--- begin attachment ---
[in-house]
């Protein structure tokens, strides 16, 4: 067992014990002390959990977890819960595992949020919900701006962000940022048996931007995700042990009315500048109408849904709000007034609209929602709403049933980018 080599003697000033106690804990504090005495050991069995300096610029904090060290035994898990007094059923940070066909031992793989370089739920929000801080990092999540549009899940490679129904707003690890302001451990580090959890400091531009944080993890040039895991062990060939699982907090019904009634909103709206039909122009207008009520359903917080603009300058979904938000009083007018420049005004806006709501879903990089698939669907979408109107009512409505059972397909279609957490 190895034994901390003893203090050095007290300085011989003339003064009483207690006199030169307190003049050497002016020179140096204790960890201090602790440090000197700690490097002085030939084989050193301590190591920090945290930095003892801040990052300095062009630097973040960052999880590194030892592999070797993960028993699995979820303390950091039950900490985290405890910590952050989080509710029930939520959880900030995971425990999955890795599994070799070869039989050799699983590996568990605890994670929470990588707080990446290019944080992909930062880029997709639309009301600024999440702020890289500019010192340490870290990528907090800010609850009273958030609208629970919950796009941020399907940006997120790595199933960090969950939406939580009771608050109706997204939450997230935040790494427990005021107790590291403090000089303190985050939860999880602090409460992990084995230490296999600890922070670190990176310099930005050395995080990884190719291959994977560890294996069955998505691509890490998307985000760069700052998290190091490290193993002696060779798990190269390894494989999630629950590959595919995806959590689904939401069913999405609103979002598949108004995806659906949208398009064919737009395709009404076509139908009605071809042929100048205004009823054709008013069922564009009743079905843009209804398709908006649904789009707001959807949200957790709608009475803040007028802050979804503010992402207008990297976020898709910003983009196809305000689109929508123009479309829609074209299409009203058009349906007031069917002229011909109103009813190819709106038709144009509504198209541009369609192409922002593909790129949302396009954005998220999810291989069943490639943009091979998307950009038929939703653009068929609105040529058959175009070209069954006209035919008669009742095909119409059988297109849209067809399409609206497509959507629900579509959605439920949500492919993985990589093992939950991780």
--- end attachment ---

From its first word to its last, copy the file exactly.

[in-house]
């Protein structure tokens, strides 16, 4: 067992014990002390959990977890819960595992949020919900701006962000940022048996931007995700042990009315500048109408849904709000007034609209929602709403049933980018 080599003697000033106690804990504090005495050991069995300096610029904090060290035994898990007094059923940070066909031992793989370089739920929000801080990092999540549009899940490679129904707003690890302001451990580090959890400091531009944080993890040039895991062990060939699982907090019904009634909103709206039909122009207008009520359903917080603009300058979904938000009083007018420049005004806006709501879903990089698939669907979408109107009512409505059972397909279609957490 190895034994901390003893203090050095007290300085011989003339003064009483207690006199030169307190003049050497002016020179140096204790960890201090602790440090000197700690490097002085030939084989050193301590190591920090945290930095003892801040990052300095062009630097973040960052999880590194030892592999070797993960028993699995979820303390950091039950900490985290405890910590952050989080509710029930939520959880900030995971425990999955890795599994070799070869039989050799699983590996568990605890994670929470990588707080990446290019944080992909930062880029997709639309009301600024999440702020890289500019010192340490870290990528907090800010609850009273958030609208629970919950796009941020399907940006997120790595199933960090969950939406939580009771608050109706997204939450997230935040790494427990005021107790590291403090000089303190985050939860999880602090409460992990084995230490296999600890922070670190990176310099930005050395995080990884190719291959994977560890294996069955998505691509890490998307985000760069700052998290190091490290193993002696060779798990190269390894494989999630629950590959595919995806959590689904939401069913999405609103979002598949108004995806659906949208398009064919737009395709009404076509139908009605071809042929100048205004009823054709008013069922564009009743079905843009209804398709908006649904789009707001959807949200957790709608009475803040007028802050979804503010992402207008990297976020898709910003983009196809305000689109929508123009479309829609074209299409009203058009349906007031069917002229011909109103009813190819709106038709144009509504198209541009369609192409922002593909790129949302396009954005998220999810291989069943490639943009091979998307950009038929939703653009068929609105040529058959175009070209069954006209035919008669009742095909119409059988297109849209067809399409609206497509959507629900579509959605439920949500492919993985990589093992939950991780």